Is­lamic State re­cruit­ing vi­o­lent crim­i­nals

> Ter­ror net­work of­fers ‘re­demp­tion’ to Euro­pean gang mem­bers

The Sun (Malaysia) - - NEWS WITHOUT BORDERS -

LON­DON: “Some­times peo­ple with the worst pasts cre­ate the best fu­tures,” reads the slo­gan, em­bla­zoned on an im­age of a masked fighter wield­ing a Kalash­nikov, walk­ing into blind­ing light.

The poster was shared on Face­book by Rayat al-Tawheed, a group of Bri­tish Is­lamic State fighters from Lon­don call­ing them­selves the “Ban­ner of God”.

Their tar­get is young men look­ing for re­demp­tion from crime, drugs or gangs who are will­ing to save their souls by wag­ing war for IS.

For all of its pro­fessed pi­ous­ness, new re­search shows that the ma­jor­ity of the ter­ror­ist group’s re­cruits have crim­i­nal his­to­ries.

A re­port by the In­ter­na­tional Cen­tre for the Study of Rad­i­cal­i­sa­tion (ICSR) shows that crim­i­nal and ter­ror­ist net­works across Europe are merg­ing to cre­ate a dan­ger­ous brand of ji­hadi for whom vi­o­lence is not just a holy pur­suit, but a way of life.

Pro­fes­sor Peter Neu­mann, di­rec­tor of the ICSR at King’s Col­lege Lon­don, said the new “crime-ter­ror nexus” was mak­ing rad­i­cal­i­sa­tion harder to spot for Euro­pean se­cu­rity ser­vices.

“A lot of an­a­lysts con­tinue say­ing ter­ror­ists are mid­dle or up­per-class, Osama bin Laden was the son of a mil­lion­aire and the 9/11 at­tack­ers were stu­dents for in­stance.

“But I don’t think that doesn’t re­flect the real­ity we have with IS – we need to re­think our strat­egy,” he said.

Neu­mann said that of the ji­hadis ex­am­ined for the study, two-thirds had not just a crim­i­nal his­tory but a vi­o­lent his­tory.

In Euro­pean coun­tries where the fig­ure is known, more than half of IS fighters were pre­vi­ously known to the po­lice.

“It gives crim­i­nals a moral jus­ti­fi­ca­tion for do­ing what they’ve been do­ing – only now they will go to heaven,” Neu­mann said.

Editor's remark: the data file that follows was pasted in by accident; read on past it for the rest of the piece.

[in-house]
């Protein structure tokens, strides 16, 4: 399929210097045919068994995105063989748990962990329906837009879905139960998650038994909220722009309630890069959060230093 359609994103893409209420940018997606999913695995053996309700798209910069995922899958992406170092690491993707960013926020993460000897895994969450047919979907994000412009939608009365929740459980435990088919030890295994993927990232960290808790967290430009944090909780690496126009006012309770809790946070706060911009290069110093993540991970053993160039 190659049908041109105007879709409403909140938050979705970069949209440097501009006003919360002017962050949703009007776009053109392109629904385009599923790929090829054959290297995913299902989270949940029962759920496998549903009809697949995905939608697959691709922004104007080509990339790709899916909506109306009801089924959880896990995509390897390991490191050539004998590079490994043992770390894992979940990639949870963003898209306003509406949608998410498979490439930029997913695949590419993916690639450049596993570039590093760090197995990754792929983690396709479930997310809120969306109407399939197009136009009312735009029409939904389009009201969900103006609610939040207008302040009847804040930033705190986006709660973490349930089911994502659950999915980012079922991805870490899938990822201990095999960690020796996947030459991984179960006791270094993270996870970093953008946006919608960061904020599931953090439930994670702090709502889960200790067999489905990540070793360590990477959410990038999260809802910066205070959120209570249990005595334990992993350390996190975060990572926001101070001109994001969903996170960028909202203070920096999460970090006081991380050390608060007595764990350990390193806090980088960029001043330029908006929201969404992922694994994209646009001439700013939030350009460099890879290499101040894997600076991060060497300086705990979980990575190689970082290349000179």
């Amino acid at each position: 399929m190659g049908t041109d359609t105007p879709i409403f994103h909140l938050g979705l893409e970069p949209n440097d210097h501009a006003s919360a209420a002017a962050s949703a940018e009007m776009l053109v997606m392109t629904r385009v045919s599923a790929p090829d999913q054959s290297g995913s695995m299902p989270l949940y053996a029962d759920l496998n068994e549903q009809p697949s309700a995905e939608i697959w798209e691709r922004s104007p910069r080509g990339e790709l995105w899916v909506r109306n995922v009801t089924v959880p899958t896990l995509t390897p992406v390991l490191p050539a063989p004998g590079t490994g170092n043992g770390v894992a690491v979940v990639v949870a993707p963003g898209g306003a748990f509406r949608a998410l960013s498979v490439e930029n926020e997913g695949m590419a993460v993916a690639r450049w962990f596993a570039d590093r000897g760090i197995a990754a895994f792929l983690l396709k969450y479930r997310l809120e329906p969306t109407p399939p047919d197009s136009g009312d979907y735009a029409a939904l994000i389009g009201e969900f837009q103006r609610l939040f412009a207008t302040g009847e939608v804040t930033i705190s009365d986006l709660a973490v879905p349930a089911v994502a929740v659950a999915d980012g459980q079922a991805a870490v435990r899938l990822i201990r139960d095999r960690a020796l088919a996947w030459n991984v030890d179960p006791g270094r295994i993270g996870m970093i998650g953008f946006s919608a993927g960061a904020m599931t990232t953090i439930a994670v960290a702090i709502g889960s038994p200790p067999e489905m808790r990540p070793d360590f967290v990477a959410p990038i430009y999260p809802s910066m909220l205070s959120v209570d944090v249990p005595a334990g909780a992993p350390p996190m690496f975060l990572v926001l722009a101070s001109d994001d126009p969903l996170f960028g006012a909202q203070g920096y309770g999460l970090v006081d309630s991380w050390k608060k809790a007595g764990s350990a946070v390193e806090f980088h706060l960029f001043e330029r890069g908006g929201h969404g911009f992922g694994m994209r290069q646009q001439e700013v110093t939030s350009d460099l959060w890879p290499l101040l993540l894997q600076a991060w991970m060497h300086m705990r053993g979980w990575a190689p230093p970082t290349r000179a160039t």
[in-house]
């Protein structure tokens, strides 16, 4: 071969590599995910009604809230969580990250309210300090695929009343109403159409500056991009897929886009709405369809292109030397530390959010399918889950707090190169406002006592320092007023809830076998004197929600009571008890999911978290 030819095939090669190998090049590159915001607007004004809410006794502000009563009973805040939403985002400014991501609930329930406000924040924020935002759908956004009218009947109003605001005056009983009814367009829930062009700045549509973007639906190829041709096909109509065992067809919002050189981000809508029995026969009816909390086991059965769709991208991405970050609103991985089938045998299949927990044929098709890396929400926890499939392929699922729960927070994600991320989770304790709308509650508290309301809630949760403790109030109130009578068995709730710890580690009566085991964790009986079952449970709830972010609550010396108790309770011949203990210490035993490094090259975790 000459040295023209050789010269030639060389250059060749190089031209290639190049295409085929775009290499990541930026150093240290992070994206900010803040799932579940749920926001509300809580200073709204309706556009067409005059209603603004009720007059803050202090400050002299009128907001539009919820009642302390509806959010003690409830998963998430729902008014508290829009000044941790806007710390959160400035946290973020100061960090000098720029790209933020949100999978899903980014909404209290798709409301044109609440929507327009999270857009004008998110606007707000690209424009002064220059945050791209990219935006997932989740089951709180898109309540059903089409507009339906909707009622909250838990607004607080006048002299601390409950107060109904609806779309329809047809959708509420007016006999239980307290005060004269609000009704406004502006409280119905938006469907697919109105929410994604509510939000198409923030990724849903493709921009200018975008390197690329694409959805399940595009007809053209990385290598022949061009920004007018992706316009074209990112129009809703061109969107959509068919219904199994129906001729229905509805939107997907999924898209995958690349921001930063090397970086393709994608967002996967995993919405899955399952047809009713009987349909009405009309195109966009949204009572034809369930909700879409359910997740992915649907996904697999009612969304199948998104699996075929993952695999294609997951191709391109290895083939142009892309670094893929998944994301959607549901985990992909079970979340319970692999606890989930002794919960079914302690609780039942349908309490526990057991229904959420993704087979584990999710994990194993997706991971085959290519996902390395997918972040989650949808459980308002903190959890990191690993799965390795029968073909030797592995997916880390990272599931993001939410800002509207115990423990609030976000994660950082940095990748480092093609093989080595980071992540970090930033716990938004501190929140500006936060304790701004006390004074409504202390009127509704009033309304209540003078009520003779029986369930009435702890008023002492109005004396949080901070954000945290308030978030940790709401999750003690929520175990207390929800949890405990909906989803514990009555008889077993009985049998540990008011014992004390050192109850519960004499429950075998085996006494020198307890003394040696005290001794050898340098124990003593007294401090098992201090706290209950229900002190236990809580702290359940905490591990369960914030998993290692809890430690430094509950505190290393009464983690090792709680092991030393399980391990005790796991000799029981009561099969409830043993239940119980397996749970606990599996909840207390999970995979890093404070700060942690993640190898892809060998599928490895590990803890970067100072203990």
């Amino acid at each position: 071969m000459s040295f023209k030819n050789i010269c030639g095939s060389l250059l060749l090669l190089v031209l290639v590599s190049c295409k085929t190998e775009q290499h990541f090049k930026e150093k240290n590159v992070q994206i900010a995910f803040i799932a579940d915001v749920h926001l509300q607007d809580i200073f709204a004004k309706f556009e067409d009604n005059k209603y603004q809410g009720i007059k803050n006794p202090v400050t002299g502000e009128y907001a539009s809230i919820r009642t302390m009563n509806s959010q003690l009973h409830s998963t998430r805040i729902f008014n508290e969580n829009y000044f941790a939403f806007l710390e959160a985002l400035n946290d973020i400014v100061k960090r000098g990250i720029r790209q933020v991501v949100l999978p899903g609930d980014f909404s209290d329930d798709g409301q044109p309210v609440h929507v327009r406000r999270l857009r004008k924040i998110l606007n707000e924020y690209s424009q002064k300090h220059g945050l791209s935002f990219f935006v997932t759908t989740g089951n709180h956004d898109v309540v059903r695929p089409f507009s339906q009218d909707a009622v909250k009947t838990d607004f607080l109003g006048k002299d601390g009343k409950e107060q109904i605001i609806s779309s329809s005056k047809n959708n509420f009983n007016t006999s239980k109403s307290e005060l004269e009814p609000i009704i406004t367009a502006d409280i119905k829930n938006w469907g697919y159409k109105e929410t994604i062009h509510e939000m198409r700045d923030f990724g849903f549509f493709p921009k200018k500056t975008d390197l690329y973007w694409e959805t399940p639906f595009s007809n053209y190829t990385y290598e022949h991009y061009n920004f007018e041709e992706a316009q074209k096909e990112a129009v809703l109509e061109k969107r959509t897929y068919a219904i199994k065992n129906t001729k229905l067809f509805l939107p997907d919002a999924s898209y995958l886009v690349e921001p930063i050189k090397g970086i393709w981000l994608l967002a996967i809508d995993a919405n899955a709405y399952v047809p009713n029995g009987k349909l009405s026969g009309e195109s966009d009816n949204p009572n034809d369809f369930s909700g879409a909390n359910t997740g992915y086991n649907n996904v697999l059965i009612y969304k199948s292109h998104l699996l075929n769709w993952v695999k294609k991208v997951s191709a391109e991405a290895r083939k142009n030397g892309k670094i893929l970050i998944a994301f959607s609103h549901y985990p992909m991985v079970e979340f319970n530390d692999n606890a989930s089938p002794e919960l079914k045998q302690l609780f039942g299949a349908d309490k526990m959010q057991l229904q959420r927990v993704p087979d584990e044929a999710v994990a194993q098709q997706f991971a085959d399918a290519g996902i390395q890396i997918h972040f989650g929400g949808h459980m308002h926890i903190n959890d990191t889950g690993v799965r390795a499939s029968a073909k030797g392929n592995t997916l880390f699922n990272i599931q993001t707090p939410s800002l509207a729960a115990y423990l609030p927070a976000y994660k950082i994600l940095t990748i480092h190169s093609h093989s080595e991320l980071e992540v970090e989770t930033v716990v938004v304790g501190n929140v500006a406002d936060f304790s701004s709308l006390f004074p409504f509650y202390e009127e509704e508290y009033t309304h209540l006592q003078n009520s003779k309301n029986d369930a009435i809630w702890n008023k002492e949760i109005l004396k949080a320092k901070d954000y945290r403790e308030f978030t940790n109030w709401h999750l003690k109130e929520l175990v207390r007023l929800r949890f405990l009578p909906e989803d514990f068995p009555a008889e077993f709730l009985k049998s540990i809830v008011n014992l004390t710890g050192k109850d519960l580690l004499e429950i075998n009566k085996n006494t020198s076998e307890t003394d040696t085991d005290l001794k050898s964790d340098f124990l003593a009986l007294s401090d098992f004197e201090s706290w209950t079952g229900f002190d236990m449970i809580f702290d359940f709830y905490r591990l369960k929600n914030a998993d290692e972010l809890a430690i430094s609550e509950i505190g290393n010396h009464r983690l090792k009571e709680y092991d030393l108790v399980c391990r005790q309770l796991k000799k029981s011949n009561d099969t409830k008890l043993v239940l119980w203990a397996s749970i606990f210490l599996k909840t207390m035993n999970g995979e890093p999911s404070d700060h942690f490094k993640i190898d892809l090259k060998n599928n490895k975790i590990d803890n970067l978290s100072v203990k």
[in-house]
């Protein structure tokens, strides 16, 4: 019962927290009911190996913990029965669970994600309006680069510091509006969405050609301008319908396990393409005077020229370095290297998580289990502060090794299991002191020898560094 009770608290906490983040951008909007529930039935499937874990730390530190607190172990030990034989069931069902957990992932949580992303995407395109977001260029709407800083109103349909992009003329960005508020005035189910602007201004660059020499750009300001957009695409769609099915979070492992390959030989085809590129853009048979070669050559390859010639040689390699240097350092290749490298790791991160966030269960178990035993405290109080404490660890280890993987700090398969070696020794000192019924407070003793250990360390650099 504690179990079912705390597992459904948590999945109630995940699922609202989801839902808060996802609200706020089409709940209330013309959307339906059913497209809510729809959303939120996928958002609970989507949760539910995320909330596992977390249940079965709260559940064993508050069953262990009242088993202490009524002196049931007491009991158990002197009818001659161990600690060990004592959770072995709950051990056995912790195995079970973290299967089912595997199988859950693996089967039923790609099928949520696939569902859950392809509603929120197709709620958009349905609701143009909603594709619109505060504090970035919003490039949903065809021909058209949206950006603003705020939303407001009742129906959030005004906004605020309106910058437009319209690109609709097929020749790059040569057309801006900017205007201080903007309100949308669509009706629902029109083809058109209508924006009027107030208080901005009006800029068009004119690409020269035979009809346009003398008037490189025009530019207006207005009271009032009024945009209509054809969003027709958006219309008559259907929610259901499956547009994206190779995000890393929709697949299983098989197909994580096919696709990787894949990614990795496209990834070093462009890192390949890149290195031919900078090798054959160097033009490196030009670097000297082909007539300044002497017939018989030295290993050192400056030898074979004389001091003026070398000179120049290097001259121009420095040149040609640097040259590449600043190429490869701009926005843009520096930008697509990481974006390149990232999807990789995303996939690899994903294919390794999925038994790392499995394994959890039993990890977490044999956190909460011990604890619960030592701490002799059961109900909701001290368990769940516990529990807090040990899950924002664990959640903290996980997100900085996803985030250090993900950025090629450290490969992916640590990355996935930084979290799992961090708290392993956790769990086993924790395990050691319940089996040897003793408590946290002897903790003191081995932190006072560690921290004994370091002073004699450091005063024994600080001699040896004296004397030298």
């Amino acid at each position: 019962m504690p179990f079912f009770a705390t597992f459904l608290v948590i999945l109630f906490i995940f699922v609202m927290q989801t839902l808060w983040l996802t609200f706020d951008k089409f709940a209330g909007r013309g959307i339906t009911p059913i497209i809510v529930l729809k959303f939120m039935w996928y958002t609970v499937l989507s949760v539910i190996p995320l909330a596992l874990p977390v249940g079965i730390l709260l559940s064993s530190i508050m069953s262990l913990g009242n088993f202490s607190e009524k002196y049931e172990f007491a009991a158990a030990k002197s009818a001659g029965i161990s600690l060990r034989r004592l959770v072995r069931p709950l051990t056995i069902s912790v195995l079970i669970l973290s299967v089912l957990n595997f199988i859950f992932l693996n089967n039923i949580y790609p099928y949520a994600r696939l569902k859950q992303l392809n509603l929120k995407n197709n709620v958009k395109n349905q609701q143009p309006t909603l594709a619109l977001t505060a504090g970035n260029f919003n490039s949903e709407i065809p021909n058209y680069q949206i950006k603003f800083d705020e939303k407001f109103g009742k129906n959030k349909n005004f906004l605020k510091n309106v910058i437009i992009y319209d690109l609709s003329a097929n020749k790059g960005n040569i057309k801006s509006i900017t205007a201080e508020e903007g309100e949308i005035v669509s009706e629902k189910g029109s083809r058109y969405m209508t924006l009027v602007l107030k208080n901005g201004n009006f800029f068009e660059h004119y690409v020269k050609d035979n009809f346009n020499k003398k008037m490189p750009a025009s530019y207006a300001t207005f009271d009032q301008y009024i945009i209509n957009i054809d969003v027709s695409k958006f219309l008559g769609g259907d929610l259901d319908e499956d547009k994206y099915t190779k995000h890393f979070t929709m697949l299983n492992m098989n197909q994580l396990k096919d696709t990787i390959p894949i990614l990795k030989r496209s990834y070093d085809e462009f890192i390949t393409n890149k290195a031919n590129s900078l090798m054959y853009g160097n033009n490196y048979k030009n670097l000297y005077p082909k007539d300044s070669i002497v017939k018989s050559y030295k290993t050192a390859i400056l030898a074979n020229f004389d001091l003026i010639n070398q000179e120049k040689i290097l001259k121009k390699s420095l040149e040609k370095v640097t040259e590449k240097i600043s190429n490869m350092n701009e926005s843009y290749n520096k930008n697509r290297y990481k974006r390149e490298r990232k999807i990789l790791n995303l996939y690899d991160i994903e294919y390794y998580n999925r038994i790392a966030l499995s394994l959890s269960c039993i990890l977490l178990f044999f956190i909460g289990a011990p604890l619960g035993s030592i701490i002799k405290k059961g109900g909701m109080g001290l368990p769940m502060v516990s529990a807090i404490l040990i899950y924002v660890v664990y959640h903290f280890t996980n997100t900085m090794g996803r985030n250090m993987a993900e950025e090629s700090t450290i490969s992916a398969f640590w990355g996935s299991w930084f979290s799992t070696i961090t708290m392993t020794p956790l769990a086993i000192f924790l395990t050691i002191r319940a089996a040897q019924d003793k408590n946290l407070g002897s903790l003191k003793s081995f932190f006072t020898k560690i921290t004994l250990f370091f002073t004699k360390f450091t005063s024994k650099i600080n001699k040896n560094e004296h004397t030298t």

The ter­ror group also aims to por­tray mem­ber­ship as a route to ac­tion, ad­ven­ture, power and the sense of broth­er­hood de­sired by fre­quently vul­ner­a­ble re­cruits search­ing for pur­pose and be­long­ing.

Alain Grig­nard, a se­nior mem­ber of Bel­gium’s counter-ter­ror agency, said IS can be seen as an ex­ten­sion of in­ner-city crime for many Euro­pean mem­bers.

“Young men with a his­tory of so­cial and crim­i­nal delin­quency are join­ing up with the IS as part of a sort of ‘su­per-gang’,” he told the Com­bat­ing Ter­ror­ism Cen­tre.

The link is be­ing re­in­forced by what has been dubbed the “gameifi­ca­tion of ji­had”, with IS styling its gory pro­pa­ganda videos like first-per­son-shooter con­sole games, com­plete with graph­ics, crosshair views and even chill­ing recre­ations of maze chal­lenges.

The method of re­cruit­ment is see­ing rad­i­cal­i­sa­tion speed up, with the process com­monly hap­pen­ing in weeks or months for the vast ma­jor­ity of IS mil­i­tants, com­pared to months of years for groups like Al-Qaeda and the Tal­iban.

Some con­tin­ued to drink and even take drugs up un­til their de­par­ture for IS.

“In many cases in the past, some­one might be­come a stu­dent ac­tivist and start sup­port­ing the ji­hadi ide­ol­ogy but then it would be a huge hur­dle to con­vince that per­son to vary out a vi­o­lent at­tack and kill some­body,” Neu­mann said.

“But with these crim­i­nals they are al­ready used to vi­o­lence, so for the jump from be­ing an ex­trem­ist to be­ing a vi­o­lent ex­trem­ist is much smaller.” – The In­de­pen­dent

An anti-IS fighter climbs out of a hole on the wall of a house dur­ing a fire­fight in the Libyan city of Sirte on Mon­day.

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